Yeah, that's definitely blood drizzled on the arm there. Brrrr!
Words by Grennie (and what a way to introduce a new character!)

Not subtle, but effective.
That's the abrasive but hilarious Hannah Chapter - who has her own woes, of course:

This is called 'using negative space to bring emotion to a scene'.
Words by Gordon Rennie

And then there’s the plotlines, which move from haunted tube stations


to fairies at the bottom of the garden.


Reardon’s work did get better over the years on the series, but frankly not by much – because it started off so well! There is no more Caballistics, Inc, which is very sad***, but the same story did introduce one Harry Absolam

What if Einstein was a grizzled Lahndan copper?
Words by Gordon Rennie
who we now know and love as Harry Absalom. Reardon sowed the seeds that newcomer Tiernan Trevallion has run with. Not the same style, but very much the same tone, I find.

Moving on, Reardon was trailed as the artist who would take over from Mark Harrison for Book two of the Ten Seconders. A more different style I couldn’t imagine! Harrison is of course the master of the digital form, and he loves to load his panels with details, using bright colours, dark shadows and shiny textures to communicate all sorts. Reardon uses small but thick black lines, and lots of white space. For this job, he chose to move to fully painted, full-colour art, with spectacular results. Sadly also not very many results, presumably finding it just too burdensome a technique. But by gosh, it was gorgeous stuff.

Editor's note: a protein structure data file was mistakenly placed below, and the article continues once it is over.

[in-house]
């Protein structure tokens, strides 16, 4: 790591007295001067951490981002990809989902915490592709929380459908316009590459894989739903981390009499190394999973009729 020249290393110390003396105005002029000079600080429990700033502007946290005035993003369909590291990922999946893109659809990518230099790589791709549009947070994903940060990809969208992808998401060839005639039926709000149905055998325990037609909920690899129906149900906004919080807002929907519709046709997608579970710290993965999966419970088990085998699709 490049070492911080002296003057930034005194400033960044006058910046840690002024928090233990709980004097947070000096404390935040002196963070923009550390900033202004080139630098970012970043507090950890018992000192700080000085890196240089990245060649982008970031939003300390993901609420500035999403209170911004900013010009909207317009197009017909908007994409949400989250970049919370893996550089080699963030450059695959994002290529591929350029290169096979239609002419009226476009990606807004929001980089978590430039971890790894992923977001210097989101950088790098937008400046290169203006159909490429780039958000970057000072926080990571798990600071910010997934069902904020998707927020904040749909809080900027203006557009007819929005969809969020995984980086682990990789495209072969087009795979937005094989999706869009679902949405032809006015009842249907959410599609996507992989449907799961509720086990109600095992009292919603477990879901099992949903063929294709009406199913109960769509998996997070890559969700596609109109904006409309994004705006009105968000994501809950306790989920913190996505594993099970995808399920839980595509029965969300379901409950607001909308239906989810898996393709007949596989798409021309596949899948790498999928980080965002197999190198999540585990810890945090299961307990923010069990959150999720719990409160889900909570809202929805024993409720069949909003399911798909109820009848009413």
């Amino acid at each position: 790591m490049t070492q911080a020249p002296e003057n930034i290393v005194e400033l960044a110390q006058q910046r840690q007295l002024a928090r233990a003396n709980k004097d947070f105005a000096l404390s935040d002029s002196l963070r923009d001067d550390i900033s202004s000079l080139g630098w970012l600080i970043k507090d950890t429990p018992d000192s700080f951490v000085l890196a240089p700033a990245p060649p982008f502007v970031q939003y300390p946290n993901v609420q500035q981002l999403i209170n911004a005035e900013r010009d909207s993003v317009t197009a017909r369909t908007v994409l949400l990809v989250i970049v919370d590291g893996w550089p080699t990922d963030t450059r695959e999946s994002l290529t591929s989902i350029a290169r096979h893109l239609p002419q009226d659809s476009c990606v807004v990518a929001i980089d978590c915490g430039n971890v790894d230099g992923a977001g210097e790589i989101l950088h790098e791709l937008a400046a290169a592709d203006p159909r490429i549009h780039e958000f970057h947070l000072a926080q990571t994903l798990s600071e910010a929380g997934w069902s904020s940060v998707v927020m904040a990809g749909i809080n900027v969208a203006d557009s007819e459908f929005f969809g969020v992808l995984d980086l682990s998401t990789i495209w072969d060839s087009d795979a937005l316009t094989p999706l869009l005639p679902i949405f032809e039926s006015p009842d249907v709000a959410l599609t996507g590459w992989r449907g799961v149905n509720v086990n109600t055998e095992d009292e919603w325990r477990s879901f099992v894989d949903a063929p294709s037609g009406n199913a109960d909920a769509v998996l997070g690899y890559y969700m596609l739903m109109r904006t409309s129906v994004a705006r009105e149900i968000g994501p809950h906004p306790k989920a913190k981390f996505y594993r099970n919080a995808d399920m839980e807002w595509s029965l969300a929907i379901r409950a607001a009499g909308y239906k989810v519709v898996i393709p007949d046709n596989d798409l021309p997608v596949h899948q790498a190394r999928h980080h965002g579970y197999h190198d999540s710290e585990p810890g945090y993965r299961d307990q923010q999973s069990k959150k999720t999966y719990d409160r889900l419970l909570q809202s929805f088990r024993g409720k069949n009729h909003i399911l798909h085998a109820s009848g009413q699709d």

It's still trademark Reardon, with its sparse backgrounds, deliberate use of space, and of course giant sound effects.
But it looks like a whole new thing. The power of colour, I guess.
Words by Rob Williams
I’m guessing there was no bad blood, as writer Rob Williams (not to mention editor Matt Smith) went to Reardon again for one of the most original new series to hit the prog, the Grevious Journey of Ichabod Azrael (and the dead left in his wake). It’s entirely unlike his Cabs work, while actually using many of the same underlying tricks, such as minimalist backgrounds, and careful posing.

Could there be a more definitive panel for this strip?
Context by Rob Williams

Also lots more character-based humour in his facial expressions and body language.

This is what it looks like when someone you know has just said something super racist.
Words by Rob Williams

Bringing a little Caballistics to the old West.
Words by Rob Williams
Unlike the sprawling cast of Cabs, Ichabod Azrael is all about its protagonist, who tends to remain pretty stoic and expressionless. He's also kind of scarily ugly, a neat design that Reardon brings to life. He's not meant to be a noble soul, he's kinda grubby and irredeemable. That's a big part of the story, and it's one the art gets involved in through mixing up the styles. Demons are rendered in basic pencils, the protagonists in stark inks, and the secret desires of Ichabod's mind are in crystal clear colours...  

Book 2, you see, was mostly about our 'hero' entering the meta-narrative and coloured-in world of love conquering all. Sort of. For me, Reardon's work on Book 1 feels more confident here than on Cabs, but it was mostly the same kind of stuff used to great effect. Book 2, which was almost entirely in colour, went to another level. Here's our man, not blinking under an avalanche of bloody mayhem. The full colour effect sort of disguises the 'no backgrounds' trick, with the white-but-blue background doing crazy amounts of work.